Navigation

Vatican mystery over missing girl deepens

The Associated Press

A view of the Teutonic Cemetery inside the Vatican is seen on Wednesday.

The Associated Press VATICAN CITY (AP) — The mystery of the 1983 disappearance of the 15-year-old daughter of a Vatican employee took yet another twist Saturday following excavations this week at a Vatican City cemetery. The Vatican said it had discovered two sets of bones under a stone slab that will be formally opened this week.

The new discovery came after the Vatican on Thursday pried open the tombs of two 19th-century German princesses in the cemetery of the Pontifical Teutonic College in hopes of finding the remains of Emanuela Orlandi.

Orlandi’s family had received a tip that she might be buried there. But the tombs turned out to be empty, creating yet another mystery about where the dead princesses were.

The Vatican vowed to keep investigating and noted that any bones in the tombs might have been displaced during structural work carried out on both the college building and a cemetery near St. Peter’s Basilica in the 1800s and in more recent decades.

On Saturday, Vatican spokesman Alessandro Gisotti said further searches had centered on the areas adjoining the princesses’ tombs. He said investigators had located two ossuaries, or sets of bones, under a stone slab manhole covering inside the Teutonic college itself.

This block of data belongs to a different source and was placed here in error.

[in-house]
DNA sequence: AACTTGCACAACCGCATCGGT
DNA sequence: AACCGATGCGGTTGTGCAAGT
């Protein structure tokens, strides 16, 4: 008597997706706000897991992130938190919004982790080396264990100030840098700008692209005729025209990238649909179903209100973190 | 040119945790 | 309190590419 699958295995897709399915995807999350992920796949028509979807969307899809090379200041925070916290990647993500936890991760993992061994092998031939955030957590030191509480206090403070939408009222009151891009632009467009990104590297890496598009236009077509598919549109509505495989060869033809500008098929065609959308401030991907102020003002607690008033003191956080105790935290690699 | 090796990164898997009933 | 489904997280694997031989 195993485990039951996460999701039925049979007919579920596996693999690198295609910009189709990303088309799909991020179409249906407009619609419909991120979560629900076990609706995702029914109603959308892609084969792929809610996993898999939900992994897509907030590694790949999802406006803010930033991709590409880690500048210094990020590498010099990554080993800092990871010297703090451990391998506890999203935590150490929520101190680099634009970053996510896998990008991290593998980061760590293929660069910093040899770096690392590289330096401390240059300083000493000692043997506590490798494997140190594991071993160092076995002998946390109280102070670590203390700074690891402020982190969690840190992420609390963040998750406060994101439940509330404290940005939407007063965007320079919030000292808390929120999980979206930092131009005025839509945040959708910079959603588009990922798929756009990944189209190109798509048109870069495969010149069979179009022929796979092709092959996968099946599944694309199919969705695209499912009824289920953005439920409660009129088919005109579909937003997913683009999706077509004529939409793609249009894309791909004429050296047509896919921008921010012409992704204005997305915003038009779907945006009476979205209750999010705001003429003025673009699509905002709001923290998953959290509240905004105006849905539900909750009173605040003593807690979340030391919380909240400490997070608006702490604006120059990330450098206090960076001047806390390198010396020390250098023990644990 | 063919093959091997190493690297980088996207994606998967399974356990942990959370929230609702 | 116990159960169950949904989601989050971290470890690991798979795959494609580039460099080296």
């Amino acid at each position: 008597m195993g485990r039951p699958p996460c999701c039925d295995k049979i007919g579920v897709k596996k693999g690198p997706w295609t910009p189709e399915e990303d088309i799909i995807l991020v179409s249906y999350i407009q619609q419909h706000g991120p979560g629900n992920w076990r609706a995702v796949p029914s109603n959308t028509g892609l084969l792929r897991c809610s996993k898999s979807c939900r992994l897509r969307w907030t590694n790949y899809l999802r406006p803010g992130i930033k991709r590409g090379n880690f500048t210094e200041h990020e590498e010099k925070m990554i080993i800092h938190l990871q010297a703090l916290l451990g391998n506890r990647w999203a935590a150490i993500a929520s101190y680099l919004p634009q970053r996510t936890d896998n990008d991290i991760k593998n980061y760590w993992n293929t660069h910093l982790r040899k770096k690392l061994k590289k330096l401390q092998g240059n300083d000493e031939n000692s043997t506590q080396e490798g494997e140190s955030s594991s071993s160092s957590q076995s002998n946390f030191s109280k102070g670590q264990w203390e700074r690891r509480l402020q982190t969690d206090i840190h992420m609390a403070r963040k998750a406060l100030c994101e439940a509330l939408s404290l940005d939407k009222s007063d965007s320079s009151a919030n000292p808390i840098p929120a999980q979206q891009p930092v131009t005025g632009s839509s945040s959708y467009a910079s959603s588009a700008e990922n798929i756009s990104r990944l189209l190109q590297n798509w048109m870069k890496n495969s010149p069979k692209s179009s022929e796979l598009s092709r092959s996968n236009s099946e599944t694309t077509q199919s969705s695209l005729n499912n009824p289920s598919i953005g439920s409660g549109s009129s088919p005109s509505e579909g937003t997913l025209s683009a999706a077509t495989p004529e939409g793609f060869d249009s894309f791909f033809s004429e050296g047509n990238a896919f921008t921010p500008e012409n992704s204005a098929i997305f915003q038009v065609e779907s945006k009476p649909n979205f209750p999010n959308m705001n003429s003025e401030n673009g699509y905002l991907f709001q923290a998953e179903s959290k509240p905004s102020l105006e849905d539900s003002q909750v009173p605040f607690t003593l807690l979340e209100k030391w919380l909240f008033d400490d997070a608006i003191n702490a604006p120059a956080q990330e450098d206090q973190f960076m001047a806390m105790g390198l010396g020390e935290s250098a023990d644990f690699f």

He said the area was immediately sealed off and would be opened in the presence of forensic experts on July 20.

Gisotti added that the bones were found in two holes carved out of a large stone that was covered by an old pavement stone a few meters behind the princesses’ tombs. That area is now technically inside a building of the Teutonic College, after expansion work on the building encroached onto the cemetery field.

The last recorded structural work done on the building and the cemetery was in the 1960s and 1970s. Orlandi disappeared in 1983.

She vanished after leaving her family’s Vatican City apartment to go to a music lesson in Rome. Her father was a lay employee of the Holy See.

Her case has been one of the enduring mysteries of the Vatican, kept alive by the Italian media and a quest by her brother to find answers. Over the years, her disappearance has been linked to everything from the plot to kill St. John Paul II to the financial scandal of the Vatican bank and Rome’s criminal underworld.Speech

Click to play

0:00/-:--

+ -

Generating speech. Please wait...

Become a Premium Member to use this service.

Become a Premium Member to use this service.

Offline error: please try again.